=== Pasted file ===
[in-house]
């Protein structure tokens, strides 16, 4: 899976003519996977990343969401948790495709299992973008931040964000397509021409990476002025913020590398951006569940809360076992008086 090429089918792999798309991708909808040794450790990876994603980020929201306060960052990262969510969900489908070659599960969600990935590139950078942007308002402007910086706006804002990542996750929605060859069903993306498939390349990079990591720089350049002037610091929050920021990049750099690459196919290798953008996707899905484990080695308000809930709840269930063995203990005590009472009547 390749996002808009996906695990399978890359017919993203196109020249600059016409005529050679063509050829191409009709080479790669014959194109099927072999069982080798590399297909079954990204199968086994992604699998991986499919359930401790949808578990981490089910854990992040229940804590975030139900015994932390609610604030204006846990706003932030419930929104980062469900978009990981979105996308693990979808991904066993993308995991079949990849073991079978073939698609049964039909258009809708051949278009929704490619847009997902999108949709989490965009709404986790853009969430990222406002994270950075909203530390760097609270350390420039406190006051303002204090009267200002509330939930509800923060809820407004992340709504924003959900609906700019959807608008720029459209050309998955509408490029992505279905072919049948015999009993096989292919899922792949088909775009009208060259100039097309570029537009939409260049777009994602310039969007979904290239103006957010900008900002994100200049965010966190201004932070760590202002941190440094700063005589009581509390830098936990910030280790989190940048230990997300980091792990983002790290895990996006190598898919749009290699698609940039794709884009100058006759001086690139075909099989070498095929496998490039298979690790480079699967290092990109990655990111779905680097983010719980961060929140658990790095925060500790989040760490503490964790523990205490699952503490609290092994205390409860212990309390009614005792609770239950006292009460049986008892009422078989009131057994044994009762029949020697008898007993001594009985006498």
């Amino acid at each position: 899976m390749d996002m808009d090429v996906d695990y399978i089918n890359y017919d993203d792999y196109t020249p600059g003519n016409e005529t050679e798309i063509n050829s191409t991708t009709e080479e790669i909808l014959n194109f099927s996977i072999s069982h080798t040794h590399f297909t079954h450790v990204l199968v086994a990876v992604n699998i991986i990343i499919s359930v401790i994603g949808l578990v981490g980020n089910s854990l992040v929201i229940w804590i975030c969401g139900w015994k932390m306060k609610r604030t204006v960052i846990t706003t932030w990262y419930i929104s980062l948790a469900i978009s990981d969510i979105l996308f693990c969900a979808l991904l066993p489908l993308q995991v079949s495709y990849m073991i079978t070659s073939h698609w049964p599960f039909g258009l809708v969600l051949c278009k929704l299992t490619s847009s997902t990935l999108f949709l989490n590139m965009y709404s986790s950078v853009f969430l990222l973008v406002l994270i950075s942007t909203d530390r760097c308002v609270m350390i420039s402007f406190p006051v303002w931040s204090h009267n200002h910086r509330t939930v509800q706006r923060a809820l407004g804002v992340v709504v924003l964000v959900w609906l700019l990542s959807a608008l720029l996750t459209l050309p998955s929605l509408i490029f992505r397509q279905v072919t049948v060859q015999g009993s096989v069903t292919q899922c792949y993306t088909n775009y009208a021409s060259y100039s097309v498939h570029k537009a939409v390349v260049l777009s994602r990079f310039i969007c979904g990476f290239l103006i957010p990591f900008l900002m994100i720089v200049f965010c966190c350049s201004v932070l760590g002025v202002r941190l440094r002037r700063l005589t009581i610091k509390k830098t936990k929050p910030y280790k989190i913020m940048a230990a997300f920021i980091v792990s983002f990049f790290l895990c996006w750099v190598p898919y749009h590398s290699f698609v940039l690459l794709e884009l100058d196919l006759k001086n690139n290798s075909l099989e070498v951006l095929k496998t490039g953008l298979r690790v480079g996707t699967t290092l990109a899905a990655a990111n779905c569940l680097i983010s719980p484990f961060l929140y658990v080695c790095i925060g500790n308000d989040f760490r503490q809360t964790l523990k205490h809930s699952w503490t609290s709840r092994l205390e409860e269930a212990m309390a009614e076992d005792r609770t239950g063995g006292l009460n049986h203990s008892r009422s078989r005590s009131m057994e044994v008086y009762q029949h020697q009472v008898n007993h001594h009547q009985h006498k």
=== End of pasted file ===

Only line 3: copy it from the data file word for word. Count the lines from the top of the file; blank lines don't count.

């Amino acid at each position: 899976m390749d996002m808009d090429v996906d695990y399978i089918n890359y017919d993203d792999y196109t020249p600059g003519n016409e005529t050679e798309i063509n050829s191409t991708t009709e080479e790669i909808l014959n194109f099927s996977i072999s069982h080798t040794h590399f297909t079954h450790v990204l199968v086994a990876v992604n699998i991986i990343i499919s359930v401790i994603g949808l578990v981490g980020n089910s854990l992040v929201i229940w804590i975030c969401g139900w015994k932390m306060k609610r604030t204006v960052i846990t706003t932030w990262y419930i929104s980062l948790a469900i978009s990981d969510i979105l996308f693990c969900a979808l991904l066993p489908l993308q995991v079949s495709y990849m073991i079978t070659s073939h698609w049964p599960f039909g258009l809708v969600l051949c278009k929704l299992t490619s847009s997902t990935l999108f949709l989490n590139m965009y709404s986790s950078v853009f969430l990222l973008v406002l994270i950075s942007t909203d530390r760097c308002v609270m350390i420039s402007f406190p006051v303002w931040s204090h009267n200002h910086r509330t939930v509800q706006r923060a809820l407004g804002v992340v709504v924003l964000v959900w609906l700019l990542s959807a608008l720029l996750t459209l050309p998955s929605l509408i490029f992505r397509q279905v072919t049948v060859q015999g009993s096989v069903t292919q899922c792949y993306t088909n775009y009208a021409s060259y100039s097309v498939h570029k537009a939409v390349v260049l777009s994602r990079f310039i969007c979904g990476f290239l103006i957010p990591f900008l900002m994100i720089v200049f965010c966190c350049s201004v932070l760590g002025v202002r941190l440094r002037r700063l005589t009581i610091k509390k830098t936990k929050p910030y280790k989190i913020m940048a230990a997300f920021i980091v792990s983002f990049f790290l895990c996006w750099v190598p898919y749009h590398s290699f698609v940039l690459l794709e884009l100058d196919l006759k001086n690139n290798s075909l099989e070498v951006l095929k496998t490039g953008l298979r690790v480079g996707t699967t290092l990109a899905a990655a990111n779905c569940l680097i983010s719980p484990f961060l929140y658990v080695c790095i925060g500790n308000d989040f760490r503490q809360t964790l523990k205490h809930s699952w503490t609290s709840r092994l205390e409860e269930a212990m309390a009614e076992d005792r609770t239950g063995g006292l009460n049986h203990s008892r009422s078989r005590s009131m057994e044994v008086y009762q029949h020697q009472v008898n007993h001594h009547q009985h006498k």